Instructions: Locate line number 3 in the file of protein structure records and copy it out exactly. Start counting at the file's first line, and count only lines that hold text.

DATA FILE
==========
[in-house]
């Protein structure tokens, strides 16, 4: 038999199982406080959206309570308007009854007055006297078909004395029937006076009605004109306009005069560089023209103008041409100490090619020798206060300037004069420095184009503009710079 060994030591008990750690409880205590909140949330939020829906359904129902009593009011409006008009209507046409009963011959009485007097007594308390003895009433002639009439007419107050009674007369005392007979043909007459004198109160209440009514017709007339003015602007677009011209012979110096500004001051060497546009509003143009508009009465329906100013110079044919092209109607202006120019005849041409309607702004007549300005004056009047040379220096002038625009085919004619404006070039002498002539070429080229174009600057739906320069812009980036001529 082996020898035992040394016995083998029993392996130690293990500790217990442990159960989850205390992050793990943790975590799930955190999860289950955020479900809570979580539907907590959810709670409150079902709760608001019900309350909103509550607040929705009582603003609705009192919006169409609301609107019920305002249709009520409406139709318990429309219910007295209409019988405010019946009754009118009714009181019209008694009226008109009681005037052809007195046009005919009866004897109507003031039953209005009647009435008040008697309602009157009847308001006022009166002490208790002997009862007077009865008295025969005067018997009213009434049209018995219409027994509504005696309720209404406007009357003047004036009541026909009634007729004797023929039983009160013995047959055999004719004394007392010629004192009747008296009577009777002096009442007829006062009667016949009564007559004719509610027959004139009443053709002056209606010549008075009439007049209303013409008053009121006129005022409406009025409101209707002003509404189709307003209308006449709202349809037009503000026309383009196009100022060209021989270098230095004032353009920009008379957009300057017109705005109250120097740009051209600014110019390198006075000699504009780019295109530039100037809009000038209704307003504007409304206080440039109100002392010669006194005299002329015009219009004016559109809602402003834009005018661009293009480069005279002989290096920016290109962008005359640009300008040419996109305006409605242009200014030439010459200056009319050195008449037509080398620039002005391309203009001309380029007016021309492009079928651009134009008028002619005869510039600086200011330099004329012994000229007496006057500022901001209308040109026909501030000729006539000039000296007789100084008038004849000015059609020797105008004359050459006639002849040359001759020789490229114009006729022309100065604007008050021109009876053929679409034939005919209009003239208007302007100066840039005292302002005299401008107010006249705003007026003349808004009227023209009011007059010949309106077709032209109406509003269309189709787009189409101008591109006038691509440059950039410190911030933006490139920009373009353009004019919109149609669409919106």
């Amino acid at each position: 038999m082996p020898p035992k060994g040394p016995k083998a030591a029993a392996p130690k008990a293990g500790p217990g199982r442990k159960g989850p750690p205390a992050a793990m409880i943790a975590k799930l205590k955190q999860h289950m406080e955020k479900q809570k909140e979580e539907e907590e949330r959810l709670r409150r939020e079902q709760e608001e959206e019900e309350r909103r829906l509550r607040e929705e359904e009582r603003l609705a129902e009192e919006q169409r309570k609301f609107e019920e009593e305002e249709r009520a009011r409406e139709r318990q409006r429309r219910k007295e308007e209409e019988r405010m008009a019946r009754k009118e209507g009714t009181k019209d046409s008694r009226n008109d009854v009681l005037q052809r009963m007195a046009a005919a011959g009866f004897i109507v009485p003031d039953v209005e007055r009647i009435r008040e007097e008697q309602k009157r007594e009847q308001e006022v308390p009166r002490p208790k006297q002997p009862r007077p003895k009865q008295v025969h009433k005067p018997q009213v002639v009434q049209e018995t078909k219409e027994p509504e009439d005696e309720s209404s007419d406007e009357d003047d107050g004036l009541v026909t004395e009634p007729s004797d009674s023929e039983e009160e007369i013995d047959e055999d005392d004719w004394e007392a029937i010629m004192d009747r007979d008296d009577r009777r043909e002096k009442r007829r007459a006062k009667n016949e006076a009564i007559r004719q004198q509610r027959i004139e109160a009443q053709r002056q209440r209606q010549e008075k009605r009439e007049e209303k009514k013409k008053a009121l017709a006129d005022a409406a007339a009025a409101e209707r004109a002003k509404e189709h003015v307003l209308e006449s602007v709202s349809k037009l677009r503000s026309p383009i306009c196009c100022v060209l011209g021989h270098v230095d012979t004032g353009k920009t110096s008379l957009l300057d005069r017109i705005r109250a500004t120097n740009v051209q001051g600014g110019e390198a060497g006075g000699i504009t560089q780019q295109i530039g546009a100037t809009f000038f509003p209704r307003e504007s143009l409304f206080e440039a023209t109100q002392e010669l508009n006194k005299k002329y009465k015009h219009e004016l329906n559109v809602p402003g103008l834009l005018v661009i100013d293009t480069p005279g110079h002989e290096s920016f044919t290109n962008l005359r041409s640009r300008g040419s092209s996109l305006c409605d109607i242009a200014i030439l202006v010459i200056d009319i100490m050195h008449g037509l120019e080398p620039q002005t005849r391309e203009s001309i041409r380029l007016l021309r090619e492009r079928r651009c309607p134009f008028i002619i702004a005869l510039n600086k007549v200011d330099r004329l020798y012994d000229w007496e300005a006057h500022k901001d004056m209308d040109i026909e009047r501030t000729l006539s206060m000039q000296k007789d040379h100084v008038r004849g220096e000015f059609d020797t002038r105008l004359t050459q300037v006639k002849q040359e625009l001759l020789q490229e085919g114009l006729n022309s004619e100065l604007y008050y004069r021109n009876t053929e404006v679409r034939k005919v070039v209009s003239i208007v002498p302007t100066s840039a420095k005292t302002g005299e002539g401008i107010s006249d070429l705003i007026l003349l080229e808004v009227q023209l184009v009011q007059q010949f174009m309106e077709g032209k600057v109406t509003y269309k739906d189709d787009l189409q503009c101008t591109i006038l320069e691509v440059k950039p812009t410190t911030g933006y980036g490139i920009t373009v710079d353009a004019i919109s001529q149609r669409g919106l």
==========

């Amino acid at each position: 038999m082996p020898p035992k060994g040394p016995k083998a030591a029993a392996p130690k008990a293990g500790p217990g199982r442990k159960g989850p750690p205390a992050a793990m409880i943790a975590k799930l205590k955190q999860h289950m406080e955020k479900q809570k909140e979580e539907e907590e949330r959810l709670r409150r939020e079902q709760e608001e959206e019900e309350r909103r829906l509550r607040e929705e359904e009582r603003l609705a129902e009192e919006q169409r309570k609301f609107e019920e009593e305002e249709r009520a009011r409406e139709r318990q409006r429309r219910k007295e308007e209409e019988r405010m008009a019946r009754k009118e209507g009714t009181k019209d046409s008694r009226n008109d009854v009681l005037q052809r009963m007195a046009a005919a011959g009866f004897i109507v009485p003031d039953v209005e007055r009647i009435r008040e007097e008697q309602k009157r007594e009847q308001e006022v308390p009166r002490p208790k006297q002997p009862r007077p003895k009865q008295v025969h009433k005067p018997q009213v002639v009434q049209e018995t078909k219409e027994p509504e009439d005696e309720s209404s007419d406007e009357d003047d107050g004036l009541v026909t004395e009634p007729s004797d009674s023929e039983e009160e007369i013995d047959e055999d005392d004719w004394e007392a029937i010629m004192d009747r007979d008296d009577r009777r043909e002096k009442r007829r007459a006062k009667n016949e006076a009564i007559r004719q004198q509610r027959i004139e109160a009443q053709r002056q209440r209606q010549e008075k009605r009439e007049e209303k009514k013409k008053a009121l017709a006129d005022a409406a007339a009025a409101e209707r004109a002003k509404e189709h003015v307003l209308e006449s602007v709202s349809k037009l677009r503000s026309p383009i306009c196009c100022v060209l011209g021989h270098v230095d012979t004032g353009k920009t110096s008379l957009l300057d005069r017109i705005r109250a500004t120097n740009v051209q001051g600014g110019e390198a060497g006075g000699i504009t560089q780019q295109i530039g546009a100037t809009f000038f509003p209704r307003e504007s143009l409304f206080e440039a023209t109100q002392e010669l508009n006194k005299k002329y009465k015009h219009e004016l329906n559109v809602p402003g103008l834009l005018v661009i100013d293009t480069p005279g110079h002989e290096s920016f044919t290109n962008l005359r041409s640009r300008g040419s092209s996109l305006c409605d109607i242009a200014i030439l202006v010459i200056d009319i100490m050195h008449g037509l120019e080398p620039q002005t005849r391309e203009s001309i041409r380029l007016l021309r090619e492009r079928r651009c309607p134009f008028i002619i702004a005869l510039n600086k007549v200011d330099r004329l020798y012994d000229w007496e300005a006057h500022k901001d004056m209308d040109i026909e009047r501030t000729l006539s206060m000039q000296k007789d040379h100084v008038r004849g220096e000015f059609d020797t002038r105008l004359t050459q300037v006639k002849q040359e625009l001759l020789q490229e085919g114009l006729n022309s004619e100065l604007y008050y004069r021109n009876t053929e404006v679409r034939k005919v070039v209009s003239i208007v002498p302007t100066s840039a420095k005292t302002g005299e002539g401008i107010s006249d070429l705003i007026l003349l080229e808004v009227q023209l184009v009011q007059q010949f174009m309106e077709g032209k600057v109406t509003y269309k739906d189709d787009l189409q503009c101008t591109i006038l320069e691509v440059k950039p812009t410190t911030g933006y980036g490139i920009t373009v710079d353009a004019i919109s001529q149609r669409g919106l």